c. Lastly a monster forms within the body of the host.

So the technology seems to require viral DNA and a host for the viral DNA to take over, or absorb nutrients to create a new creature.

Some issues.

The main issue I want to discuss is really how DNA is perceived. The writers did a good job of really creating a complete story around this technology, and the way they illustrated DNA is really quite exquisite, but how they described their process was a little suspicious sounding.

The writer says things like “DNA getting infected” a couple times, and they ultimately choose to illustrate it as the engineer’s beige DNA turning black to mean it has become infected. Unfortunately, this just shows what a foreign concept DNA is to many people. DNA isn’t some kind of liquid one poisons, or a cloth you can spill wine on. It is a macromolecule (meaning a molecule that is made up of molecular units called monomers) that has information coded into it based on the sequence of molecules. If something were to “infect” it, it would have to either physically break the molecule apart and add things to it (which is how viruses many times work), or it would have to actually change the molecules into other things to scramble the message (which is how mutagens such as UV rays and carcinogens work). If either of these mechanisms were the case, they both require something of the virus to interact with the DNA, either viral DNA coming in and adding itself, or some kind of protein or other chemical messing up the bonds in the DNA. (I doubt UV rays or another kind of energy could be contained in the eggs and cause such specific kinds of mutations.)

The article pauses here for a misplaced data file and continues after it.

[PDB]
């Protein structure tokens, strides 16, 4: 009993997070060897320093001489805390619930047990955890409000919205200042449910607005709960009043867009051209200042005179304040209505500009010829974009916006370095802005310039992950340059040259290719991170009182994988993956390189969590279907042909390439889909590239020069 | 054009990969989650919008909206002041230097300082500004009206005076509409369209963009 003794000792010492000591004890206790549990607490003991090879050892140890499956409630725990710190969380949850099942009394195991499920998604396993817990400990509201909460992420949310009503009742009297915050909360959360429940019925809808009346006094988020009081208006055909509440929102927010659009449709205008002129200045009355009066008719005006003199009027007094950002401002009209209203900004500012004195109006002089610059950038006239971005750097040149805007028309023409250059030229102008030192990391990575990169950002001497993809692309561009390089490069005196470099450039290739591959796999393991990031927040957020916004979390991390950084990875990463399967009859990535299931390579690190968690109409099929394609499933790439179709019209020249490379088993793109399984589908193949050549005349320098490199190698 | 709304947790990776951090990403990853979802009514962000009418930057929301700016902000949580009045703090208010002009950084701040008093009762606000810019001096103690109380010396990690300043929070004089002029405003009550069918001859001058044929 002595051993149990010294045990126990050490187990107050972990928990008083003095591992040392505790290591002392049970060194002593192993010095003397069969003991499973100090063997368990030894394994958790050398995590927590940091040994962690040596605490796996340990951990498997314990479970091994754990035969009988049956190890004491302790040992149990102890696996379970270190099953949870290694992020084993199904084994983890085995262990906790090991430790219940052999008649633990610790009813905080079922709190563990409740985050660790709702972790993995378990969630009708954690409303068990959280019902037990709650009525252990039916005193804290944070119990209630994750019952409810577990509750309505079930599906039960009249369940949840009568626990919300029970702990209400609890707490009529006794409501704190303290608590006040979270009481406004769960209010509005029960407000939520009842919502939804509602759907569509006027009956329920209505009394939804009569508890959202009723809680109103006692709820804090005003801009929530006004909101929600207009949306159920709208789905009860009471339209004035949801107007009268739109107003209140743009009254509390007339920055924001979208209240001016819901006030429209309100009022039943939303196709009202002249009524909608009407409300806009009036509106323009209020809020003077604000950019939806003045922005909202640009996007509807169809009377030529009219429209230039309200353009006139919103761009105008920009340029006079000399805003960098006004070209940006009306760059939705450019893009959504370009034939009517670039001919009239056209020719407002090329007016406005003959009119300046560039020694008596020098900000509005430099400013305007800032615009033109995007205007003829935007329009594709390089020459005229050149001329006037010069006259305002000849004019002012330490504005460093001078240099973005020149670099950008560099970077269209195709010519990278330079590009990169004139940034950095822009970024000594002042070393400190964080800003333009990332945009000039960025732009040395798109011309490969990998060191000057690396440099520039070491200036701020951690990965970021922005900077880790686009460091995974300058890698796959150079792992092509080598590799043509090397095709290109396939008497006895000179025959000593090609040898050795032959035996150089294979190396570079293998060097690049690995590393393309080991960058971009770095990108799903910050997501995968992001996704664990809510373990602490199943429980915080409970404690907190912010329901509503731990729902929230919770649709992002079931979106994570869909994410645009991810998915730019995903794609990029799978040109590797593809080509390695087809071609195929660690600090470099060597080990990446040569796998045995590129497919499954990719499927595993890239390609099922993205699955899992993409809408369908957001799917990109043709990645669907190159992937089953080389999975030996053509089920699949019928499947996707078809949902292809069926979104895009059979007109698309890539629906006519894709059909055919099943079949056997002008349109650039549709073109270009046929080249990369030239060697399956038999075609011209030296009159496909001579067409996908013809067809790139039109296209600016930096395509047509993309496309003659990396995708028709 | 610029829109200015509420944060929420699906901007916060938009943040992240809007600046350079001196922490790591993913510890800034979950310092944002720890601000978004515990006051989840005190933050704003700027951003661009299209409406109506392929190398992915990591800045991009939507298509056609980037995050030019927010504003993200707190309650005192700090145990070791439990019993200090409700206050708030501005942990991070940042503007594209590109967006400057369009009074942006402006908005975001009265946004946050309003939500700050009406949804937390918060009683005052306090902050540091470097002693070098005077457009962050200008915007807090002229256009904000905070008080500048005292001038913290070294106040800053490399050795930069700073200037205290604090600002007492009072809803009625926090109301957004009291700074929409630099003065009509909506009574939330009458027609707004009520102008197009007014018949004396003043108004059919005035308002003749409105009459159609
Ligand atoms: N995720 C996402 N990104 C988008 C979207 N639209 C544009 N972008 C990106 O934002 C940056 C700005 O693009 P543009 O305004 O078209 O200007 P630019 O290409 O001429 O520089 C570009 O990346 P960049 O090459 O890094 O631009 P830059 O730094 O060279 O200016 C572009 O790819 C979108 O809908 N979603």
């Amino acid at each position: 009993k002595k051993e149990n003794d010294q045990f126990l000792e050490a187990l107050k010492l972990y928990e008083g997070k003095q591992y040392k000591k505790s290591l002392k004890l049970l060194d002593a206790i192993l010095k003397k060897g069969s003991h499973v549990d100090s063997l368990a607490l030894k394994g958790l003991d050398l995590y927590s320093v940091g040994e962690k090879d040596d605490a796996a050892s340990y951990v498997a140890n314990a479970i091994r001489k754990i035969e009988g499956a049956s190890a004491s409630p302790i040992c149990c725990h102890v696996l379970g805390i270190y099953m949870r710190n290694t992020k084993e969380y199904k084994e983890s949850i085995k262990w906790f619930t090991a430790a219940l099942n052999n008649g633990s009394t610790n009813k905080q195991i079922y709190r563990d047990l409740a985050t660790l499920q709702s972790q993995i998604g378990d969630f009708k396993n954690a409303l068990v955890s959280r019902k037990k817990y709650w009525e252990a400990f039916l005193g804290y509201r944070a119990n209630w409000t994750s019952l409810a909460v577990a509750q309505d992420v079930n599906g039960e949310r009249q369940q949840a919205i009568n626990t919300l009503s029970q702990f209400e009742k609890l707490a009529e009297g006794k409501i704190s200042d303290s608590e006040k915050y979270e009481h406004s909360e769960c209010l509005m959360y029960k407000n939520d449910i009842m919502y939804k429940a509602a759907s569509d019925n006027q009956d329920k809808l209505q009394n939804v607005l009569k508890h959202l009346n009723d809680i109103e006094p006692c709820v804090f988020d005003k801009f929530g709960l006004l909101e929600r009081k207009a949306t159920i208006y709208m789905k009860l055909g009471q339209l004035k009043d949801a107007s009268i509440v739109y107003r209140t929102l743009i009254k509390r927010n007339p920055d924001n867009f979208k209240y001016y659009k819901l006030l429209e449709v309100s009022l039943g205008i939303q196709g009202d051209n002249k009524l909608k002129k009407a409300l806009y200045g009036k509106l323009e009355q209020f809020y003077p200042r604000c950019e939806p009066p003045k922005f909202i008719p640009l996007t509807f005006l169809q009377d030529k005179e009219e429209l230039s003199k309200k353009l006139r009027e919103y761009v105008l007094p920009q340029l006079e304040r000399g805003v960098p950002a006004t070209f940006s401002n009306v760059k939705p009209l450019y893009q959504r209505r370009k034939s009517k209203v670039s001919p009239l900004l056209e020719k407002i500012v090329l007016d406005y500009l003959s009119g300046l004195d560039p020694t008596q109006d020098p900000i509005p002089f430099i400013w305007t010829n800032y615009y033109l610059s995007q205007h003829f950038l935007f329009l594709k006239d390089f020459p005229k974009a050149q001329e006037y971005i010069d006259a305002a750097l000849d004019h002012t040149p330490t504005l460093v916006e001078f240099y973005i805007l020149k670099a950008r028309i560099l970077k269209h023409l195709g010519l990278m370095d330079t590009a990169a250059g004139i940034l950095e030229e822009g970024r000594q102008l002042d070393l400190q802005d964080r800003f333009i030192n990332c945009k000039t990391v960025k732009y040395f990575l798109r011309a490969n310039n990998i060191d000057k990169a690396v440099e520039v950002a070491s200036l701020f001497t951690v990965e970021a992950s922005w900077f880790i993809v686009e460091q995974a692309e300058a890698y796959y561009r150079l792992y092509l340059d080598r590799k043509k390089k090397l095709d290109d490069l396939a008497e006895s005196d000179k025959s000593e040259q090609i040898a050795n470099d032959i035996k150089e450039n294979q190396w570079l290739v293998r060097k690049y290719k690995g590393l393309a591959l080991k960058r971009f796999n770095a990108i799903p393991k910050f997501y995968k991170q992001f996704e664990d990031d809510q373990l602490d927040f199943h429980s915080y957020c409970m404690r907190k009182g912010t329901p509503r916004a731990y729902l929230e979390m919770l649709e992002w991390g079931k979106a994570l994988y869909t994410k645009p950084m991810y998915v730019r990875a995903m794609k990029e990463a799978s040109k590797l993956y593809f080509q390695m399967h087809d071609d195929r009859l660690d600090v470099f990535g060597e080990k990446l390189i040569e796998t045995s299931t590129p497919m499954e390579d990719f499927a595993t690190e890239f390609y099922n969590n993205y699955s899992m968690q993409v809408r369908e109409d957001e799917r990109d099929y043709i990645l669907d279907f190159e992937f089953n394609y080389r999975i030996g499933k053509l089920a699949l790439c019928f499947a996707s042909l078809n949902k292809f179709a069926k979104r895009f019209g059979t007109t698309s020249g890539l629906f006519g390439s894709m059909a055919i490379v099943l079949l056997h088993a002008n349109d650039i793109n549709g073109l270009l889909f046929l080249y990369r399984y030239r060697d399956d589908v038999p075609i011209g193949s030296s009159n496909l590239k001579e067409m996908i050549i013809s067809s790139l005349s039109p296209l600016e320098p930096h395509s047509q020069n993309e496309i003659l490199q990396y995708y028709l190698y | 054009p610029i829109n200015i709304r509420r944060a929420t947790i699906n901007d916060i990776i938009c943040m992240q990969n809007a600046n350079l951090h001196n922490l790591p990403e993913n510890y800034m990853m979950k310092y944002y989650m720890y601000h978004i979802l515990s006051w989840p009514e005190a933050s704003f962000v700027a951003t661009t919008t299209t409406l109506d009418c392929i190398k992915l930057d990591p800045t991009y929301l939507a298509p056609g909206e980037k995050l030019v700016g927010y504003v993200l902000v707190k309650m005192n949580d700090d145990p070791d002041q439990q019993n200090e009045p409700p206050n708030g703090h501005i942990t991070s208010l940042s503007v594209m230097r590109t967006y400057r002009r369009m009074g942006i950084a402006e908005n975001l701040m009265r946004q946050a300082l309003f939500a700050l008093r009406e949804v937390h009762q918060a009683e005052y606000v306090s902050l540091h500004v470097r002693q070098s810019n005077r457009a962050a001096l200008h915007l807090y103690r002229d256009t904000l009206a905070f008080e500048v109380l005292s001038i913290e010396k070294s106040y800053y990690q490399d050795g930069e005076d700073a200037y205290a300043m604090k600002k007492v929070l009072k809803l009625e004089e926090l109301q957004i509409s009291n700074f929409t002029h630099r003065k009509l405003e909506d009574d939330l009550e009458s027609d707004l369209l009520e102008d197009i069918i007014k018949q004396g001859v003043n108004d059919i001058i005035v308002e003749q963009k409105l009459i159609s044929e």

But perhaps my analysis is incorrect then, and the technology is not viral, but instead biochemical; so instead of viral DNA inserting itself into the host genome, the eggs instead mutate the host genome in a specific way to create the beast. This would require the black eggs to have encoded in its genome, genes that make incredibly sophisticated proteins that can specifically bind certain sequences of the host’s genome, and mutate it in a specific way to create the monsters. This could actually work quite well as a mechanism. And if this were the mechanism the writers were going for, then the way they illustrated the infection, from an abstract point of view, is not necessarily the worst, though you should remember that this kind of mutation would require some kind of protein or chemical interacting with the DNA.

But another strange issue with how they illustrated the process is showing the DNA disintegrate, and then come back together spontaneously and form cells around it. I can not honestly think of a way for this to really work without taking an incredibly long amount of time. Especially for cells to form de novo, or more simply put, from raw materials. Additionally, if the DNA actually does disintegrate, then all information should be lost, regardless if the eggs use viral DNA, or scramble the information by mutagenesis.

Some thoughts.

Though our understanding of proteins and their structure get better with every passing day, we are not yet at the sophistication to be able to create proteins that can specifically mutate specific sequences in a specific way to create something different. And we know a whole lot about viruses, their mechanisms, and their history, but we are far from being able to create a virus with the information capacity to make huge organismal changes like this.

But could you imaging the applications of these kinds of technology? We could create proteins that could specifically target a site in the genome and change it to something different. This would revolutionize medicine. People with genetic disorders could be cured as an embryo and literally never even have the possibility of passing the disorder to their children. It would wild!